According to REHACE, their emergency response efforts for the first three weeks after Fiona included providing more than 8,400 individuals with 3,370 bags of groceries. PHOTO: ERICK MERCADO SANCHEZ/REHACE

By Dan Curran
October 20, 2022 | ATLANTA

Five years spent recovering from a pair of devastating hurricanes, an earthquake swarm, a global pandemic, and now Hurricane Fiona, would test the resolve of any population.

Fortunately for the people of Puerto Rico, lessons learned from response and recovery efforts for Hurricane Maria and those other challenges have helped the Iglesia Metodista de Puerto Rico / Methodist Church of Puerto Rico (MCPR) put plans into action quickly and save the lives of many Hurricane Fiona survivors this year.

Hurricane Fiona, a Category 1 storm when it made landfall, became the first major hurricane of the 2022 season when it struck Puerto Rico on Sept. 18, 2022. In an eerie coincidence, Fiona arrived exactly five years to the day after hurricanes Irma and Maria made landfall two weeks apart in 2017.

It was the decision by MCPR and its social holiness agency REHACE (Rebuilding Communities with Hope) to invest in people and capacity, and the strong working relationship with UMCOR that intensified after Irma and Maria, which helped them hit the ground running, according to Lara Martin, UMCOR’s director of U.S. Disaster Response.

Dr. Suzette Burgos, a clinical psychologist, together with a group of mental health professionals from REHACE, provided psychological first aid services to survivors of Hurricane Fiona in the municipality of Comerío, which is located in the central-eastern region of Puerto Rico. PHOTO: ERICK MERCADO SANCHEZ/REHACE

In the years following Maria, MCPR and REHACE worked extensively with UMCOR on immediate and long-term recovery programs. MCPR provided spiritual care, psychological services and operated health clinics. REHACE rebuilt more than 1,300 houses with the help of UMCOR grants, REHACE staff expertise, local resources and countless groups of United Methodist volunteers who traveled to the island on work trips.

According to REHACE, their emergency response efforts for the first three weeks after Fiona included providing more than 8,400 individuals with 3,370 bags of groceries. Between 60-70% of clients receiving care after Maria and Fiona are single women over the age of 60. Each bag contained food for an average of 2.5 individuals per household for two days. Fifty communities were impacted by this effort achieved with 1,298 volunteer hours.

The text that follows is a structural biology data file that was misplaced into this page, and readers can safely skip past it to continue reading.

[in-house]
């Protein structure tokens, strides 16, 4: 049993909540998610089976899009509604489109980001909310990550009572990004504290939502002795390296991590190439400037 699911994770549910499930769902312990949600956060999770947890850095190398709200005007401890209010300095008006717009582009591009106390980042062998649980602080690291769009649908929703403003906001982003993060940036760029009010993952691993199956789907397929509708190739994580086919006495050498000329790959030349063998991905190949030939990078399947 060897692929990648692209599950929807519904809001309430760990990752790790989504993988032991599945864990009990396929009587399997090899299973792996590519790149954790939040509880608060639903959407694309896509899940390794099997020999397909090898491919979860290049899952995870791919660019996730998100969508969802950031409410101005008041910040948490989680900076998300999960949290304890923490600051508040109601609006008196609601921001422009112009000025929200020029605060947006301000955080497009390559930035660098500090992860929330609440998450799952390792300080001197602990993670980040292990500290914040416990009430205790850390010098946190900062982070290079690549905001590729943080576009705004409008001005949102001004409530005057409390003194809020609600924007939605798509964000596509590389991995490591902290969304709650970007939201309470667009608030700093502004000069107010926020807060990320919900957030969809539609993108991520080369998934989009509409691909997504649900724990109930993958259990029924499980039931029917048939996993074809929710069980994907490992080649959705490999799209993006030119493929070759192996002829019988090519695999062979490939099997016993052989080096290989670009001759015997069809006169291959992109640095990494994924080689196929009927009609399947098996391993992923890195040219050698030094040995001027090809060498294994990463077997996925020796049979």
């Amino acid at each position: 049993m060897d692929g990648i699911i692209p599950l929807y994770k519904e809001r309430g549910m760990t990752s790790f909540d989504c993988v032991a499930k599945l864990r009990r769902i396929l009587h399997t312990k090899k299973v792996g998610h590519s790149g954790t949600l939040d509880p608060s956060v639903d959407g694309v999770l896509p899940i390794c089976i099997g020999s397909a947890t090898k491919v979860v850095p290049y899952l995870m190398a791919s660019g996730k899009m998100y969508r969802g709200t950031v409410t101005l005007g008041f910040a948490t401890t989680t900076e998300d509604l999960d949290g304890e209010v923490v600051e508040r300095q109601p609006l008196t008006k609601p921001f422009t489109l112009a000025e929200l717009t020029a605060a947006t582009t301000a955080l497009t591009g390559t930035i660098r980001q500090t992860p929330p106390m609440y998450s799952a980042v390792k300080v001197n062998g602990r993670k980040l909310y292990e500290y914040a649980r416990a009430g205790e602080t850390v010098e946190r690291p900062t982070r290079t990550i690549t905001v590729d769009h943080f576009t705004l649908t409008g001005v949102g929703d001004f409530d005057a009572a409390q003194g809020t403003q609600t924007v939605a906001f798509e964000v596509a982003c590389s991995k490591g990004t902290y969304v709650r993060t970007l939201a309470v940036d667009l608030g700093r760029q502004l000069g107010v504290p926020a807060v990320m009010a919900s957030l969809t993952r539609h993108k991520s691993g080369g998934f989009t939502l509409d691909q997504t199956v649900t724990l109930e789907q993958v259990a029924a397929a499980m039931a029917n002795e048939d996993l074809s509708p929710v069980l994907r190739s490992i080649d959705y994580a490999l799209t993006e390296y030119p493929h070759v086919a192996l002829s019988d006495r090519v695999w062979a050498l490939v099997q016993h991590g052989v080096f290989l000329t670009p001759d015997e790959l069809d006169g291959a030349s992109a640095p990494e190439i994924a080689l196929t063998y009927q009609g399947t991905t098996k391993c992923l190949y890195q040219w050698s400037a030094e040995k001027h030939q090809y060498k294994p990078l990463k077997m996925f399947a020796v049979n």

“MCPR is a great success story in disaster response and recovery,” stated Martin. “When we reconnected prior to Fiona’s arrival, their operations for Maria were winding down. They were able to effectively pivot those disaster ministry team resources and utilize solidarity grant monies toward immediate needs to get started quicker and be more effective.”

News reports documented how Fiona left the vast majority of Puerto Rico and its three million residents without power or water for several days. Less documented was that the island had experienced the longest blackout in U.S. history after Maria and Fiona’s power issues were causing new mental stress among its citizens. Even now, almost four weeks later, about 20,000 customers – the equivalent of 40,000 people – remain without power, according to the utility company’s own figures.

The worst-affected neighborhoods are in the south and southwest of the island, where Fiona made landfall. This is the same region that experienced the earthquake swarm that started in 2019 and resulted in upwards of 3,000 homes being destroyed or significantly damaged.

The entire grid experiences random power outages daily and that opens opportunities for sustainability support. To help overcome the power challenges, UMCOR, with the Environmental Sustainability program of Global Ministries, shipped 5,000 units of solar-powered lights that range in ability from serving as a task light to being strong enough to fully recharge a cell phone. Similar to ones that were popular with Maria survivors, Luci lights are now more versatile, last longer and can be charged by USB port.

Recently, Glorymar Rivera-Báez, executive director of REHACE, and Bishop Lizzette Gabriel Montalvo briefed Martin on the MCPR’s extensive response and recovery efforts for Hurricane Fiona. PHOTO: ERICK MERCADO SANCHEZ/REHACE

Recently, Glorymar Rivera-Báez, executive director of REHACE, and Bishop Lizzette Gabriel Montalvo of MCPR, briefed Martin on the extensive response and recovery efforts for Hurricane Fiona.

“We know the needs of Puerto Rico continue to be quite significant,” Martin shared. “We are committed to journeying with the MCPR and the people of Puerto Rico as they once again deal with a significant disaster.”

“The way that REHACE and the MCPR focus on survivor’s needs, and the emotional and mental care provided to those in need, along with the courage shown by the team, should be an inspiration to others,” she stated.

Martin hopes to return this fall and travel outside the metro area so she can be present with people in the affected communities. She believes this would be helpful to MCPR and REHACE leadership as together they design and support long-term recovery programming to help those impacted by Fiona.

With this year’s storms, UMCOR’s legacy of being “early in, last out” means that United Methodists will be there to accompany recovering communities for years to come. Individuals and congregations wishing to support those impacted by this and other U.S. disasters can replenish UMCOR relief supplies in consultation with local conference disaster response coordinators and by contacting local supply depots for drop-off information. Provide financial support for UMCOR U.S. Disaster Response by giving to Advance #901670.

Dan Curran is a public relations consultant for Global Ministries and UMCOR.